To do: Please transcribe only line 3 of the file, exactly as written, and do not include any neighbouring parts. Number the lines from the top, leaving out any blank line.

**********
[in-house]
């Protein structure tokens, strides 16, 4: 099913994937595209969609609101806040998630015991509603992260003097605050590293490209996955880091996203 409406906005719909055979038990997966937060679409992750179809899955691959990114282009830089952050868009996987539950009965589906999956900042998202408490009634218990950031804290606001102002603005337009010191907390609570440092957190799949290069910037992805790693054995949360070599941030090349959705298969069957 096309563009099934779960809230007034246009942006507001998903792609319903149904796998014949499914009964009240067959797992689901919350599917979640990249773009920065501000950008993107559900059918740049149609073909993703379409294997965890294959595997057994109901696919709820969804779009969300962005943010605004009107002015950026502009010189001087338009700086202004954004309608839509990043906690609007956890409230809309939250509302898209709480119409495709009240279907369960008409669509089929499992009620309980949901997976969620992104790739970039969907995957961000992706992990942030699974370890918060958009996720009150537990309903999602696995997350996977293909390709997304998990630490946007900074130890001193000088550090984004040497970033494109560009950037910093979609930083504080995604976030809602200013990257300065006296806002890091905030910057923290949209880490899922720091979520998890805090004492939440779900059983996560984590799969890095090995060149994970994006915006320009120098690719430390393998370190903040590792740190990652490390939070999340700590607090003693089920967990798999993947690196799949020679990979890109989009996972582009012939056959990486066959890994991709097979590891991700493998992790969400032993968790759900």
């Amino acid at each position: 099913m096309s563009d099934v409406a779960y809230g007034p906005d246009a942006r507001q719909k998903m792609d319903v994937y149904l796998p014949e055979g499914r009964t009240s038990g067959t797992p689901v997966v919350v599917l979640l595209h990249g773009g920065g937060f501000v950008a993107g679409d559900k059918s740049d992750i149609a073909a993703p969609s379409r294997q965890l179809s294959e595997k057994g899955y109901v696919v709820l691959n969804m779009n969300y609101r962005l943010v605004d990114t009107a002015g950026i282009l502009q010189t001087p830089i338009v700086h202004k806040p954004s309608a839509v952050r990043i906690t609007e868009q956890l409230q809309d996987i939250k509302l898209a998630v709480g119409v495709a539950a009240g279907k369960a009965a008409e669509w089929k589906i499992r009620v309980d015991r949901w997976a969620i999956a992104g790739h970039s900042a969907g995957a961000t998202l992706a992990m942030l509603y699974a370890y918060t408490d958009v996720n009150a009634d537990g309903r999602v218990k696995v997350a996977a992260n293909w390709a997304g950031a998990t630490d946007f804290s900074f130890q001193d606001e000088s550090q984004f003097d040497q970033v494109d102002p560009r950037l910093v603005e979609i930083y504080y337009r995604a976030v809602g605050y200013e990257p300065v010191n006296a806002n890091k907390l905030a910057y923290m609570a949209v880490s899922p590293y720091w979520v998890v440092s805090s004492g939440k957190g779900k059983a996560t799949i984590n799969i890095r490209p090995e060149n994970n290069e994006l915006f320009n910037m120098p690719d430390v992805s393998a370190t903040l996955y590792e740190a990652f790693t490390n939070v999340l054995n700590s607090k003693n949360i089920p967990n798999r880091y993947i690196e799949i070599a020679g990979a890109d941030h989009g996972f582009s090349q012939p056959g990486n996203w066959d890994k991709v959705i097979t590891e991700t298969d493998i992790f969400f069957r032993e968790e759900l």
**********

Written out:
């Amino acid at each position: 099913m096309s563009d099934v409406a779960y809230g007034p906005d246009a942006r507001q719909k998903m792609d319903v994937y149904l796998p014949e055979g499914r009964t009240s038990g067959t797992p689901v997966v919350v599917l979640l595209h990249g773009g920065g937060f501000v950008a993107g679409d559900k059918s740049d992750i149609a073909a993703p969609s379409r294997q965890l179809s294959e595997k057994g899955y109901v696919v709820l691959n969804m779009n969300y609101r962005l943010v605004d990114t009107a002015g950026i282009l502009q010189t001087p830089i338009v700086h202004k806040p954004s309608a839509v952050r990043i906690t609007e868009q956890l409230q809309d996987i939250k509302l898209a998630v709480g119409v495709a539950a009240g279907k369960a009965a008409e669509w089929k589906i499992r009620v309980d015991r949901w997976a969620i999956a992104g790739h970039s900042a969907g995957a961000t998202l992706a992990m942030l509603y699974a370890y918060t408490d958009v996720n009150a009634d537990g309903r999602v218990k696995v997350a996977a992260n293909w390709a997304g950031a998990t630490d946007f804290s900074f130890q001193d606001e000088s550090q984004f003097d040497q970033v494109d102002p560009r950037l910093v603005e979609i930083y504080y337009r995604a976030v809602g605050y200013e990257p300065v010191n006296a806002n890091k907390l905030a910057y923290m609570a949209v880490s899922p590293y720091w979520v998890v440092s805090s004492g939440k957190g779900k059983a996560t799949i984590n799969i890095r490209p090995e060149n994970n290069e994006l915006f320009n910037m120098p690719d430390v992805s393998a370190t903040l996955y590792e740190a990652f790693t490390n939070v999340l054995n700590s607090k003693n949360i089920p967990n798999r880091y993947i690196e799949i070599a020679g990979a890109d941030h989009g996972f582009s090349q012939p056959g990486n996203w066959d890994k991709v959705i097979t590891e991700t298969d493998i992790f969400f069957r032993e968790e759900l």